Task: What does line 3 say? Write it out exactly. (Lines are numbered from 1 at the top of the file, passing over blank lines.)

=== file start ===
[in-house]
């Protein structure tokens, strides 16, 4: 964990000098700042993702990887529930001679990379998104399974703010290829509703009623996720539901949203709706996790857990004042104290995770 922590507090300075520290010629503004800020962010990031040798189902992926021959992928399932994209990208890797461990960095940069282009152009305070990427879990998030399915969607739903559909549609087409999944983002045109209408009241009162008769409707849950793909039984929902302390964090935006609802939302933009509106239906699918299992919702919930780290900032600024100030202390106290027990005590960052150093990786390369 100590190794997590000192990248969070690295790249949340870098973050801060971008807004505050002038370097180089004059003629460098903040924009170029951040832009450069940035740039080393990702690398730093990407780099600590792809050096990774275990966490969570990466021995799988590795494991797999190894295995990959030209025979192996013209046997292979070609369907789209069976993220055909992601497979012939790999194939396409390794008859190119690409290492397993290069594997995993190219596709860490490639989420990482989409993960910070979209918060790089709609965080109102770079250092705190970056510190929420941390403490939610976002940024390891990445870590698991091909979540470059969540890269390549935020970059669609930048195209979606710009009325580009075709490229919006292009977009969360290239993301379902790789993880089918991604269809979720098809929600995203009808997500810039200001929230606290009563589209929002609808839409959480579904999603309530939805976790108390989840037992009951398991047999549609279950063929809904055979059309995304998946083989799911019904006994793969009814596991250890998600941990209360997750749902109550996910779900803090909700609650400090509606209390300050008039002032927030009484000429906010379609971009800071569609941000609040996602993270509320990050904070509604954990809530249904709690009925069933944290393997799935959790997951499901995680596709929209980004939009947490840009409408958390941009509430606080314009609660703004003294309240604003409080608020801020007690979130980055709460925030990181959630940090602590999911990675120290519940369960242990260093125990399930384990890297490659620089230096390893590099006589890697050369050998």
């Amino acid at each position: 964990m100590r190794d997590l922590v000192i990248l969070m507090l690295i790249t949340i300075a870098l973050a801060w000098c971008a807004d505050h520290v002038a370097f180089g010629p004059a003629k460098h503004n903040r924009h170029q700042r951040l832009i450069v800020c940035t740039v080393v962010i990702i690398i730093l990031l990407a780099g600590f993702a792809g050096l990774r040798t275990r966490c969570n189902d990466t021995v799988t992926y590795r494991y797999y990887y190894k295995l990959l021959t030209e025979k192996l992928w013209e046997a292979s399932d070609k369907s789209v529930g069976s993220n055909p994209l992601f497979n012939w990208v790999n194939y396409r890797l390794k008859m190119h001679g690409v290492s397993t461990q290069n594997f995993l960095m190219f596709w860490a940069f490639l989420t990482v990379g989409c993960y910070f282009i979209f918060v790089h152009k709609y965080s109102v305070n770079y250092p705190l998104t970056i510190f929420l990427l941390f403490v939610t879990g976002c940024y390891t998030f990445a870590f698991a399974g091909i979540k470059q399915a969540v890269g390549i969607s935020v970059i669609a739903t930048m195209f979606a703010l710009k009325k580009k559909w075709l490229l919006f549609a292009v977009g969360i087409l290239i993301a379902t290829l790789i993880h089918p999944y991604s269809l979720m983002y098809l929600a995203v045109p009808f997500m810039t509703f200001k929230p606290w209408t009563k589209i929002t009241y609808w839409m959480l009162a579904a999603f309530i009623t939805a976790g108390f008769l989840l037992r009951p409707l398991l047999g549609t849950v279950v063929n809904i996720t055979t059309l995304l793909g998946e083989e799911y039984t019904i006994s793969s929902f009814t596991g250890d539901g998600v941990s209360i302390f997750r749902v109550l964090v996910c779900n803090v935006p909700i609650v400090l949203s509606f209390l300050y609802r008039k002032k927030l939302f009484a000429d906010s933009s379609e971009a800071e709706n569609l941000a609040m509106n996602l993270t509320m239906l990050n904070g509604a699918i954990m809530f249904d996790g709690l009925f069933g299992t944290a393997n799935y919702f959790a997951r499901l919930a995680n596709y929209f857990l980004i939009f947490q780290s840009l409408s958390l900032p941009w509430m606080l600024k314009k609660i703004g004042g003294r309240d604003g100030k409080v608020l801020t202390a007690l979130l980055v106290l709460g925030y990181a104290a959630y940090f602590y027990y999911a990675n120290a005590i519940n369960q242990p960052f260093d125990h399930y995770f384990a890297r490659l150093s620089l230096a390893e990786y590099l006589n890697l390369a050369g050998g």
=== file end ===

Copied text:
């Amino acid at each position: 964990m100590r190794d997590l922590v000192i990248l969070m507090l690295i790249t949340i300075a870098l973050a801060w000098c971008a807004d505050h520290v002038a370097f180089g010629p004059a003629k460098h503004n903040r924009h170029q700042r951040l832009i450069v800020c940035t740039v080393v962010i990702i690398i730093l990031l990407a780099g600590f993702a792809g050096l990774r040798t275990r966490c969570n189902d990466t021995v799988t992926y590795r494991y797999y990887y190894k295995l990959l021959t030209e025979k192996l992928w013209e046997a292979s399932d070609k369907s789209v529930g069976s993220n055909p994209l992601f497979n012939w990208v790999n194939y396409r890797l390794k008859m190119h001679g690409v290492s397993t461990q290069n594997f995993l960095m190219f596709w860490a940069f490639l989420t990482v990379g989409c993960y910070f282009i979209f918060v790089h152009k709609y965080s109102v305070n770079y250092p705190l998104t970056i510190f929420l990427l941390f403490v939610t879990g976002c940024y390891t998030f990445a870590f698991a399974g091909i979540k470059q399915a969540v890269g390549i969607s935020v970059i669609a739903t930048m195209f979606a703010l710009k009325k580009k559909w075709l490229l919006f549609a292009v977009g969360i087409l290239i993301a379902t290829l790789i993880h089918p999944y991604s269809l979720m983002y098809l929600a995203v045109p009808f997500m810039t509703f200001k929230p606290w209408t009563k589209i929002t009241y609808w839409m959480l009162a579904a999603f309530i009623t939805a976790g108390f008769l989840l037992r009951p409707l398991l047999g549609t849950v279950v063929n809904i996720t055979t059309l995304l793909g998946e083989e799911y039984t019904i006994s793969s929902f009814t596991g250890d539901g998600v941990s209360i302390f997750r749902v109550l964090v996910c779900n803090v935006p909700i609650v400090l949203s509606f209390l300050y609802r008039k002032k927030l939302f009484a000429d906010s933009s379609e971009a800071e709706n569609l941000a609040m509106n996602l993270t509320m239906l990050n904070g509604a699918i954990m809530f249904d996790g709690l009925f069933g299992t944290a393997n799935y919702f959790a997951r499901l919930a995680n596709y929209f857990l980004i939009f947490q780290s840009l409408s958390l900032p941009w509430m606080l600024k314009k609660i703004g004042g003294r309240d604003g100030k409080v608020l801020t202390a007690l979130l980055v106290l709460g925030y990181a104290a959630y940090f602590y027990y999911a990675n120290a005590i519940n369960q242990p960052f260093d125990h399930y995770f384990a890297r490659l150093s620089l230096a390893e990786y590099l006589n890697l390369a050369g050998g």